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Publication numberUS7191117 B2
Publication typeGrant
Application numberUS 10/297,692
Publication dateMar 13, 2007
Filing dateJun 11, 2001
Priority dateJun 9, 2000
Fee statusPaid
Also published asCA2411038A1, DE60142967D1, EP1295482A2, EP1295482B1, EP1903453A2, EP1903453A3, US20040093220, WO2001095631A2, WO2001095631A3
Publication number10297692, 297692, US 7191117 B2, US 7191117B2, US-B2-7191117, US7191117 B2, US7191117B2
InventorsDavid Graham Kirby, Christopher Edward Poole, Adam Wiewiorka, William Oscar Lahr
Original AssigneeBritish Broadcasting Corporation
Export CitationBiBTeX, EndNote, RefMan
External Links: USPTO, USPTO Assignment, Espacenet
Generation of subtitles or captions for moving pictures
US 7191117 B2
Abstract
A method for generating subtitles for audiovisual material received and analyses a text file containing dialogue spoken in audiovisual material and provides a signal representative of the text. The text information and audio signal are aligned in time using time alignment speech recognition and the text and timing information are then output to a subtitle file. Colors can be assigned to different speakers or groups of speakers. Subtitles are derived by receiving and analyzing a text file containing dialogue spoken by considering each word in turn and the next information signal, assigning a score to each subtitle in a plurality of different possible subtitle formatting options which lead to that word. The steps are then repeated until all the words in the text information signal have been used and the subtitle formatting option which gives the best overall score is then derived.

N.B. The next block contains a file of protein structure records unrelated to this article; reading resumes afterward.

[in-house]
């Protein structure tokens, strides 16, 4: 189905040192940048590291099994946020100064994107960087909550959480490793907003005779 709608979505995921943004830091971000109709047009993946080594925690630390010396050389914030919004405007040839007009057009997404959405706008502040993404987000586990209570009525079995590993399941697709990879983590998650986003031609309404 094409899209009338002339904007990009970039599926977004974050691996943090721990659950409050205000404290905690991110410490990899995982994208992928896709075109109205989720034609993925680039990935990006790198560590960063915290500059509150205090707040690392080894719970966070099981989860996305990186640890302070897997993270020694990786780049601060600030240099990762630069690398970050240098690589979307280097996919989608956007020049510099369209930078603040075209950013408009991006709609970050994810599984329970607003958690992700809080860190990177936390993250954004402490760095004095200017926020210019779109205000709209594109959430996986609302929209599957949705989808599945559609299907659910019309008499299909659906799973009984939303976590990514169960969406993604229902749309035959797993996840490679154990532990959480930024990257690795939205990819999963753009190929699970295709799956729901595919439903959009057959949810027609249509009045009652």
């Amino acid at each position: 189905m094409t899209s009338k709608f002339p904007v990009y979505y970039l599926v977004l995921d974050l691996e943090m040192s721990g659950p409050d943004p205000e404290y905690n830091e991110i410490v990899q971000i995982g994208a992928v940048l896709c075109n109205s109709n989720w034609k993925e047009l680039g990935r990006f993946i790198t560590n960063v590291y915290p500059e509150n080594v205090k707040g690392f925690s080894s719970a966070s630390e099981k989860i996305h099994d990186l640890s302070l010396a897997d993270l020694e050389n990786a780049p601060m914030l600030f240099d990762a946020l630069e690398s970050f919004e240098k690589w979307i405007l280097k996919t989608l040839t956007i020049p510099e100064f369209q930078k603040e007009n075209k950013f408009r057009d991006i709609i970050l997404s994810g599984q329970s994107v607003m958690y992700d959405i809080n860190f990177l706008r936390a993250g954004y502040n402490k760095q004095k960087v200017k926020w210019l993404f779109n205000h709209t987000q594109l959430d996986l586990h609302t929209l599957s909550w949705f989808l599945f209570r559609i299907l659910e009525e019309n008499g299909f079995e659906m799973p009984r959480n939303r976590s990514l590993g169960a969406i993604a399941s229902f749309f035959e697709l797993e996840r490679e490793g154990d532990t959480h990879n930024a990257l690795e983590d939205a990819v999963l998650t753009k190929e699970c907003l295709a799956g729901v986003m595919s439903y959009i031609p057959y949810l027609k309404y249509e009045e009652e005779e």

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Claims(4)
1. A method of parsing an electronic text file to identify different components thereof, comprising:
identifying blocks of text in an input electronic text file;
providing a plurality of possible script format properties for the blocks;
providing a definition of each of the possible components of the text file;
in relation to each block, determining the value of each script format property;
for each block, determining from the script format properties of the block and the component definitions a probability value that the block is each of the component types;
selecting the component type for each block on the basis of the probabilities being each of the component types; and
generating output file based on the selecting.
2. A method according to claim 1 wherein determining probability values comprises determining probability values using Bayes' theorem.
3. A method according to claim 1, further comprising parsing the output file to identify different components in the output file.